We’d been sitting most of the day, so we decided to walk instead. If we had followed the tram route, we would have been there in twenty minutes or so. But being on the main road was not terribly scenic or appealing so we struck off through a nearby park, thinking we were staying parallel.
Of course we weren’t, and every time we had to make a decision, we turned in the wrong direction. We ended up way west of St Kilda’s bustling main precinct, and only got there by asking directions several times. Hey-ho! At least it offered us a good look around the quiet residential back streets and a gawk at some of the old mansions from its Victorian and Edwardian heyday, mixed up with terraces and apartments.
We were pretty footsore by the time we hit the shoreline, but at least this time we headed in the right direction (with advice from a local), and that had the advantage that we walked the length of the esplanade. There is much to see in the way of parks, historic buildings, views across the bay, seashore, and people-watching. There is a seaside pier, although we didn’t walk out to the kiosk at the end of it. The Royal Melbourne Yacht Squadron is also here. You can look across to the Port of Melbourne, and in clear conditions, maybe even identify the vessels berthed there.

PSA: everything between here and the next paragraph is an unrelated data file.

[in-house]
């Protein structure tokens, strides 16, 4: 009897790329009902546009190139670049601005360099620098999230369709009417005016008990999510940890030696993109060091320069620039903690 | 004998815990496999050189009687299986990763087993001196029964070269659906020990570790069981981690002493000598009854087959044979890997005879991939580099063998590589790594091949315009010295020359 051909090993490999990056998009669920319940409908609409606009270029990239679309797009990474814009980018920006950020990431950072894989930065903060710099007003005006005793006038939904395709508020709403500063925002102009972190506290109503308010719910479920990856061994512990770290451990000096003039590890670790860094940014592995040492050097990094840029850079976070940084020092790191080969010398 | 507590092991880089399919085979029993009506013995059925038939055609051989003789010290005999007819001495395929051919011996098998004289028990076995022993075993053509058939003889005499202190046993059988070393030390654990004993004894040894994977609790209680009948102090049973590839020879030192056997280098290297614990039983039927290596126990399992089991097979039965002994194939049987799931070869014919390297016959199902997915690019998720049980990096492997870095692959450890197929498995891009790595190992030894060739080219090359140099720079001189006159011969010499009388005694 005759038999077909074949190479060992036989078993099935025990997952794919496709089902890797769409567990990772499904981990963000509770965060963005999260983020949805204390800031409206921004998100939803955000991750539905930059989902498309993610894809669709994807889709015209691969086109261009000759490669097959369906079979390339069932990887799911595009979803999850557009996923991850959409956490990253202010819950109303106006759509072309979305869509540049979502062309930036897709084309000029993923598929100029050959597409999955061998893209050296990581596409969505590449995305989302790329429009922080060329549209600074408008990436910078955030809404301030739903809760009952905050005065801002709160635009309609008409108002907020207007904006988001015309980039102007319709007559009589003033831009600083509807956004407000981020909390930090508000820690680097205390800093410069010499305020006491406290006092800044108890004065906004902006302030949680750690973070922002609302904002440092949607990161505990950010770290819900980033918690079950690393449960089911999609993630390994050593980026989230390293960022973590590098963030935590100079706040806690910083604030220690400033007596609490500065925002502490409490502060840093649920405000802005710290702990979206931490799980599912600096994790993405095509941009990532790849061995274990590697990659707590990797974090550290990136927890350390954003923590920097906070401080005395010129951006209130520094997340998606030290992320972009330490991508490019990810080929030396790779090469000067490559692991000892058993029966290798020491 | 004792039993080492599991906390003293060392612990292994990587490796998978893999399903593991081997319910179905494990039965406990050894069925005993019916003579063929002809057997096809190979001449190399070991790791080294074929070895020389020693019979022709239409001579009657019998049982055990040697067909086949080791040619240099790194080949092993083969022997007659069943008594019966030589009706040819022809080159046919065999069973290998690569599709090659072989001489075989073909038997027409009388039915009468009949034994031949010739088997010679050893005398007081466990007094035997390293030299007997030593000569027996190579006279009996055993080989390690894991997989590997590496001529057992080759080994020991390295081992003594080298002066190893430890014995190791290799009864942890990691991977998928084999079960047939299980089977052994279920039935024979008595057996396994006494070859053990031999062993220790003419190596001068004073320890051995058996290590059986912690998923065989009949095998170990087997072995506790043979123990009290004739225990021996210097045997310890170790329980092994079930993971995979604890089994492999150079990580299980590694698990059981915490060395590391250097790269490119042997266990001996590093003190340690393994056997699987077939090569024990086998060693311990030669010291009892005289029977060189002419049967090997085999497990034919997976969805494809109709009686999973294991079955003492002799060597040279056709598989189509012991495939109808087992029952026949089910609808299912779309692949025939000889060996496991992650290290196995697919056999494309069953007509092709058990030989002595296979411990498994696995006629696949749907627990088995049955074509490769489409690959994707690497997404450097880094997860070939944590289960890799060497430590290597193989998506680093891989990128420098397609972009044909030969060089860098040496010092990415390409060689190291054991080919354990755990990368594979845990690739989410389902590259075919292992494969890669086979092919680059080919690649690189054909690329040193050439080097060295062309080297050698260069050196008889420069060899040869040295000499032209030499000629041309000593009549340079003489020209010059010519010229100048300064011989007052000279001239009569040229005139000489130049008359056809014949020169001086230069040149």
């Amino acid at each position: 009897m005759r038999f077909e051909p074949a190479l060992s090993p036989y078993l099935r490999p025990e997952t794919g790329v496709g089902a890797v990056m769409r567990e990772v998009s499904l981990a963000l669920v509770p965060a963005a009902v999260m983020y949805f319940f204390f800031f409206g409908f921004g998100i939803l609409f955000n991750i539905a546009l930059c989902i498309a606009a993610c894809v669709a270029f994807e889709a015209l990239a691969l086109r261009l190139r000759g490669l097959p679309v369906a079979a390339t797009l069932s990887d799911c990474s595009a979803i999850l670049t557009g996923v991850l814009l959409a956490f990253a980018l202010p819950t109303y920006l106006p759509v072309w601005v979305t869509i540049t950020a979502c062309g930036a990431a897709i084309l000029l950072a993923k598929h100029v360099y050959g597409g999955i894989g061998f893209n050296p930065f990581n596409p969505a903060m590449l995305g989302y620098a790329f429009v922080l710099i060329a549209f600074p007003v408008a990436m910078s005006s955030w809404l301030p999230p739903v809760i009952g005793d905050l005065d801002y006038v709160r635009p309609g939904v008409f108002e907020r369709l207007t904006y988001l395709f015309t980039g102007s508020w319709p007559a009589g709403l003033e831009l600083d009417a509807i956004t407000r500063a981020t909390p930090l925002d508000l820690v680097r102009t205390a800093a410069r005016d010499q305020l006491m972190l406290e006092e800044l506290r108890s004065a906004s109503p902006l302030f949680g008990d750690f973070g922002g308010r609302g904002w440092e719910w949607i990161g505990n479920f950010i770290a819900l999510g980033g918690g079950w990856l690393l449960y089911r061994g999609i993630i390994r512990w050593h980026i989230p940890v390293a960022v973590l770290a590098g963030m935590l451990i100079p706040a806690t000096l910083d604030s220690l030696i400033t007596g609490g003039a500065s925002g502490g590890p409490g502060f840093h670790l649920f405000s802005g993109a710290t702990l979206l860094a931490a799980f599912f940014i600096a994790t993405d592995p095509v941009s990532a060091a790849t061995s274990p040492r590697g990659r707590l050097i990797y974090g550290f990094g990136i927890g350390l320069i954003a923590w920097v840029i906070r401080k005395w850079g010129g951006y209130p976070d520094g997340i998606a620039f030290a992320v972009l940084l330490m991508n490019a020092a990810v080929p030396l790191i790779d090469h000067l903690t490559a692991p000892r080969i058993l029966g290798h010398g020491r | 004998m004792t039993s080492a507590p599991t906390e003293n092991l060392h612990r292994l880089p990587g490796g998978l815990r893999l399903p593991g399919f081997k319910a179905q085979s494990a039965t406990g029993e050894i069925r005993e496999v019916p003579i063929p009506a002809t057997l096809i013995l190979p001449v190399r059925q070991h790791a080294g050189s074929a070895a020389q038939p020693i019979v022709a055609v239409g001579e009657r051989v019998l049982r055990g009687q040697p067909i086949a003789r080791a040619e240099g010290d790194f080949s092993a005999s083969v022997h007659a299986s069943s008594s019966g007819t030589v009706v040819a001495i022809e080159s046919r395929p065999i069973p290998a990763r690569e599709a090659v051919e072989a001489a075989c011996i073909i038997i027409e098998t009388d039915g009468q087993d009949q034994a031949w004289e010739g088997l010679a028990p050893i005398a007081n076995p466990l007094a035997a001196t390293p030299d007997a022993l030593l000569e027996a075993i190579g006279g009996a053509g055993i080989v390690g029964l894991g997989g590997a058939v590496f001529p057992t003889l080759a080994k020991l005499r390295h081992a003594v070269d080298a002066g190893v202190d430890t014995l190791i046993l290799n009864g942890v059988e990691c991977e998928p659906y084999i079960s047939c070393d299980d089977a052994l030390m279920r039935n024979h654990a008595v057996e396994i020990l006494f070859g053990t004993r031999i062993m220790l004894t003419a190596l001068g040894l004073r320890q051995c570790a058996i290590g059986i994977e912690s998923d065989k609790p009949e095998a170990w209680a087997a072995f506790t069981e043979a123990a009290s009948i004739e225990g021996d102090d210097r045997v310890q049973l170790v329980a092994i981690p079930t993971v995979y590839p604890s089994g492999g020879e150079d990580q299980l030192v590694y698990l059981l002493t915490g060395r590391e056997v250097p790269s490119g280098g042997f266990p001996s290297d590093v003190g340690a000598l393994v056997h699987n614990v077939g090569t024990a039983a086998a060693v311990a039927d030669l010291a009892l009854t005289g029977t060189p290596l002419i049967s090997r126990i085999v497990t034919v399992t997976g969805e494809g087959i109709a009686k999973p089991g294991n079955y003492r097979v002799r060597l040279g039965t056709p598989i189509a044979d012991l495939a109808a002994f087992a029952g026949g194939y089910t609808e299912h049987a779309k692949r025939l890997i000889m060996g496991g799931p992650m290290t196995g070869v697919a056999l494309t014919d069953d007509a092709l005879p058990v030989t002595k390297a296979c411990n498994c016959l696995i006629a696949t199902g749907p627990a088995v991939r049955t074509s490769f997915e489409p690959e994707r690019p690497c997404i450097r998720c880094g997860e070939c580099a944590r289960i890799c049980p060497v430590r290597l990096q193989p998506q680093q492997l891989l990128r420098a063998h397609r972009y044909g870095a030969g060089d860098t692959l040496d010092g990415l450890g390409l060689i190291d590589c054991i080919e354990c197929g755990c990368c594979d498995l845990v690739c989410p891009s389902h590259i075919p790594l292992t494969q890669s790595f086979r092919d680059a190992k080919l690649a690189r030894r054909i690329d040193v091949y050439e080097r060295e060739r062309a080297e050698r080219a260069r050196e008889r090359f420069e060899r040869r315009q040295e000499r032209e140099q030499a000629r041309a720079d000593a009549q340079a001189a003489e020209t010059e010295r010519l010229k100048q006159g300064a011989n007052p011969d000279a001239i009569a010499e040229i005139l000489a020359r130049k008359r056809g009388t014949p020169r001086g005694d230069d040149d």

It’s hard to be sure in this hazy shot, but as best I can make out the funnel, this is a cruise ship of the Princess Line.
While at the berth in front, is the unmistakable livery of the T.T. Line’s Spirit of Tasmania, a dual passenger/car ship making regular crossings to Devonport, Tasmania. The crossing takes between nine and eleven hours. I think the night service leaves at 7.30pm. This ship is steamed up, so departure time must be near (or they’re cooking dinner) 🙂 .